France is short of business angels. Now, a new report is suggesting there should be UK-style tax breaks for private investors, in a bid to raise €3B and bridge the investment gap in advanced technology start-ups
Imitation is the sincerest form of flattery, and to increase private funding for its tech sector France is proposing to create the equivalent of the UK’s Seed Enterprise Investment Scheme (SEIS) and Enterprise Investment Scheme (EIS), which it regards as the most effective investment strategy in Europe.
On the back of the two schemes, set up in 2012 and subject to a number of revisions since then, there are almost 37,000 business angels in the UK. That compares to 5,500 in France.
The proposal is one of a series of suggestions in a report by Paul Midy MP, which was commissioned by the government to find ways to boost the high-tech sectors, creating jobs and reducing the unemployment rate to below 5% by 2027.
Midy is proposing that France’s Young Innovative Companies scheme is remodelled to create two new categories: Young Companies for Innovation and Growth (JEIC) and Young Companies for Innovation and Rupture (JEIR), which would apply to deep tech startups with disruptive technologies – and offering investors tax reductions of 30% to 50% for investments worth up to €500,000 per person per year.
They would be allowed to invest at these preferential rates in companies up to eight to 12 years old. Current regulations offer tax breaks worth 18% on investments up to €50,000.
Now, French technology companies are calling on the government to implement the Midy proposal, which are meant stimulate an additional €3 billion of funding per year.
President Emmanuel Macron wants France to become Europe’s leading digital ecosystem, fostering development of 100 French ‘unicorns’ and creating 500 deep tech start-ups per year by 2030. He has previously described deep tech development as “a matter of sovereignty” for Europe if it wants to avoid having the technology of the future dictated by US and Chinese companies.
France’s startup fundraising reached €13.5 billion in 2022, overtaking Germany at €10 billion, at the top of the EU leader board. But this was just under half the amount raised by UK firms. The EU is also far behind the US when it comes to private R&D investment in new technologies, spending €40 billion in 2020 compared to €200 billion, according to the Midy report.
Jean-Luc Beylat, chairman of the Systematic Paris-Region cluster, which is dedicated to deep tech, said the proposals have come at the right time. A new approach is required to move the sector beyond investments in apps for food deliveries or media streaming services. “Now we have a very strong pull for deep tech, in quantum computing, photonics. The investment is more complex, and we need more money,” he said.
The first €1,000 invested in a JEIC or JEIR would open the door to a €500 tax credit, in a bid to attract people who are the least used to this type of investment, and to aid the development of crowdfunding. In addition, JEIC and JEIRs would be able to get R&D tax credits a year in advance of expenditure.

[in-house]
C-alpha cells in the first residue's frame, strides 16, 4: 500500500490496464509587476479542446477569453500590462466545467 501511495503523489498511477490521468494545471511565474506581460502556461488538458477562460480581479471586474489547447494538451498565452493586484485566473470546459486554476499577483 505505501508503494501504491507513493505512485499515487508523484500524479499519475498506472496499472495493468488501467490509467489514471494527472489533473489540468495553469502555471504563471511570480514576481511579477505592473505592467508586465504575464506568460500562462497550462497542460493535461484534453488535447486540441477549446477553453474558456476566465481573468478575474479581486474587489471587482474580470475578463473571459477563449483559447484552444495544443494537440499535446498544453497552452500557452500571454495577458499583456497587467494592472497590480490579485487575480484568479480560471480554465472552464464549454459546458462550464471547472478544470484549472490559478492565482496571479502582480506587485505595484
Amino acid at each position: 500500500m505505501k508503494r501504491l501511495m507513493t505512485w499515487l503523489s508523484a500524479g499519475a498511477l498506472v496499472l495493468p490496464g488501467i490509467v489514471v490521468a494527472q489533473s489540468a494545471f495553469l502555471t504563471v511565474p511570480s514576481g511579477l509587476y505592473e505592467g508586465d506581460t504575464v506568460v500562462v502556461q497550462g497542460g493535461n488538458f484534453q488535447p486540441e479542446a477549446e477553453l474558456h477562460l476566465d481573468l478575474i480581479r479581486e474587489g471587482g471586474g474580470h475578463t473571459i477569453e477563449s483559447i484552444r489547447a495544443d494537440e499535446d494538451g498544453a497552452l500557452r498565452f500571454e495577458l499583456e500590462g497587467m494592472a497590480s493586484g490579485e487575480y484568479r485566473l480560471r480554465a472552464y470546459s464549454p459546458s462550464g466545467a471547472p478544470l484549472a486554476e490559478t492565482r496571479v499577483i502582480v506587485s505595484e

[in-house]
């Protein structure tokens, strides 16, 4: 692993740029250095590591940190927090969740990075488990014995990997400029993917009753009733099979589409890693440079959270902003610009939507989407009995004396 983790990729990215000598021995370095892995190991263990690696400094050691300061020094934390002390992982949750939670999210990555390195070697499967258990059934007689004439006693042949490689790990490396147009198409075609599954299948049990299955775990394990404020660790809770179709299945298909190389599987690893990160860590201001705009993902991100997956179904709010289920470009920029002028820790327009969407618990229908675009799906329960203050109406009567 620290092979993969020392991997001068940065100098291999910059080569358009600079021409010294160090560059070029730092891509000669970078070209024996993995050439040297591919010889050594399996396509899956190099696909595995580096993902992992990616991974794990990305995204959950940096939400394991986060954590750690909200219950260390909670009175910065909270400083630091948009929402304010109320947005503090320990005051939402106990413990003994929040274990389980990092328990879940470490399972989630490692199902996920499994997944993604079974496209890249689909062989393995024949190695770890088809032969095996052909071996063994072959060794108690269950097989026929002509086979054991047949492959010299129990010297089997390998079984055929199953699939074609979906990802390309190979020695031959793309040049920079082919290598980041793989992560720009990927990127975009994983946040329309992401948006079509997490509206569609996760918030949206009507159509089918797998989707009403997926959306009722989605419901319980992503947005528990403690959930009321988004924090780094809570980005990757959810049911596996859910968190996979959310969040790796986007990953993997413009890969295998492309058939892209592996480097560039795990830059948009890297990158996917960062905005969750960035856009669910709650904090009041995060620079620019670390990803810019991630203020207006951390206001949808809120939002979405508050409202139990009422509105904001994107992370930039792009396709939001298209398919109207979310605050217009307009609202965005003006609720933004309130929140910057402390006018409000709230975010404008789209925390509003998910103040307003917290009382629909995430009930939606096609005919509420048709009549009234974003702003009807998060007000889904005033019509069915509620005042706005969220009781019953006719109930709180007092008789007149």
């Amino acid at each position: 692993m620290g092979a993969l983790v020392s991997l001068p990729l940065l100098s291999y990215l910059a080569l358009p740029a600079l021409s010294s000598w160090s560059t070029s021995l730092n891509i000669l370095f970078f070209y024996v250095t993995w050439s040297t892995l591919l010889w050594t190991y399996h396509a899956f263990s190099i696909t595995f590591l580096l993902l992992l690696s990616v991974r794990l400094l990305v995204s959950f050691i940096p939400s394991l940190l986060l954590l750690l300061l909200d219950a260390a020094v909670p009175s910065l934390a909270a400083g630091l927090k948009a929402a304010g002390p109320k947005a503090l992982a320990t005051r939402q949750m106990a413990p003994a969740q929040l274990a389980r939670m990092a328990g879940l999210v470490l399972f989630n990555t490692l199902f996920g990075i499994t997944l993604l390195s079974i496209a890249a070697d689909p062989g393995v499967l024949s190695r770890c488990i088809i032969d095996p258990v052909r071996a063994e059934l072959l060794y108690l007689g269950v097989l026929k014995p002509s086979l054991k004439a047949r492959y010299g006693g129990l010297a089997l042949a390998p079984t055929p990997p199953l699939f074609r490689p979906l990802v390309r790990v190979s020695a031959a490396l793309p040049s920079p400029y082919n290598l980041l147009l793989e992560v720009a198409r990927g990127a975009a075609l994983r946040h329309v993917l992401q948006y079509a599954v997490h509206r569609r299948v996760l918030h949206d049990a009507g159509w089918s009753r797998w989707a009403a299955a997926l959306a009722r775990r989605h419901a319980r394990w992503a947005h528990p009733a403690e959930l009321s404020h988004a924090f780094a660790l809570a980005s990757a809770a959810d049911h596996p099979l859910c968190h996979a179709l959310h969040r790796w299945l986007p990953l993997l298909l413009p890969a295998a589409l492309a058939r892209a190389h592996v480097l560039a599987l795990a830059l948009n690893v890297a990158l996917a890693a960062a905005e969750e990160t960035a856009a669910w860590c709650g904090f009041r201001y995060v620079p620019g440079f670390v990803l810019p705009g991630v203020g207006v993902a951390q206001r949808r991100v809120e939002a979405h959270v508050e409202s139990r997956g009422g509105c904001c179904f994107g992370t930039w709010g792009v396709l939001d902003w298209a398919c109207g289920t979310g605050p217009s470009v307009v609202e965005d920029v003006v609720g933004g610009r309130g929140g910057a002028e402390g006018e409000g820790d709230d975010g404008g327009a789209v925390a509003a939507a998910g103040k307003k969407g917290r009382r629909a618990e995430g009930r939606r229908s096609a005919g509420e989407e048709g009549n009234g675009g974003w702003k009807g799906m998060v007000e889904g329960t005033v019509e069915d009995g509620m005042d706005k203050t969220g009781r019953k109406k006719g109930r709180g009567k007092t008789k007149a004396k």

Marianne Tordeux, director of public affairs at France Digitale, a network of over 2,000 start-ups and investors, welcomed the proposals, saying tax deductions for investment in start-ups are crucial for increasing the number of business angels, as well as widening the base of investors through indirect investment.
However, Tordeux warned against making the regulations overly complex. “With the JEIC and JEIR, I understand the diagnosis, that deep tech companies will need more help for a greater length of time, but the goal is to direct French people’s savings towards businesses. To do that, it has to be as simple as possible, to create a desire and transparency.”
There is also some doubt over whether Brussels would authorise tax breaks of up to 50% even if they were approved by the French parliament. “Creating an English-style SEIS/EIS is currently impossible according to EU law. Post-COVID, Margrethe Vestager has authorised member states to go up to a 30% tax deduction. Before, it was limited to 18%,” Tordeux said.
Opening up pension funds
Other proposals in the report look at ways to enable life insurance and employee savings plans to invest in innovative SMEs.
As the Midy report notes, “In France, private savings are very significant, but they are also focused on risk-free assets, create few jobs and do little for innovation.”
Beylat said the proposal could help unlock new investment for deep tech companies. Other countries, allow pension funds to invest in start-ups, but France does not. “We need to have an evolution to allow a few percent which is more at risk because it represents investment in new companies,” he said.
The challenge, Tordeux said, is to encourage French people to take a risk and invest in unit-linked insurance plans rather than the safer euro funds. “It is also to motivate insurers to include start-ups in these investment pools.”
Corporate venture capital
The French government recently announced the launch of the Tibi 2 programme to help fund late-stage and early-stage start-ups, with priority given to decarbonisation. So far, 28 institutional investors have pledged €7 billion.
The first Tibi Initiative, named after the economist whose report the policy was based on, led to €6 billion of investment between 2020 and 2022, and stimulated total investment worth €30 billion.
The Midy report also wants to encourage technology transfer by creating ten new university funds linked to France’s best science schools, and to increase the amount of investment in France coming from the European Investment Fund.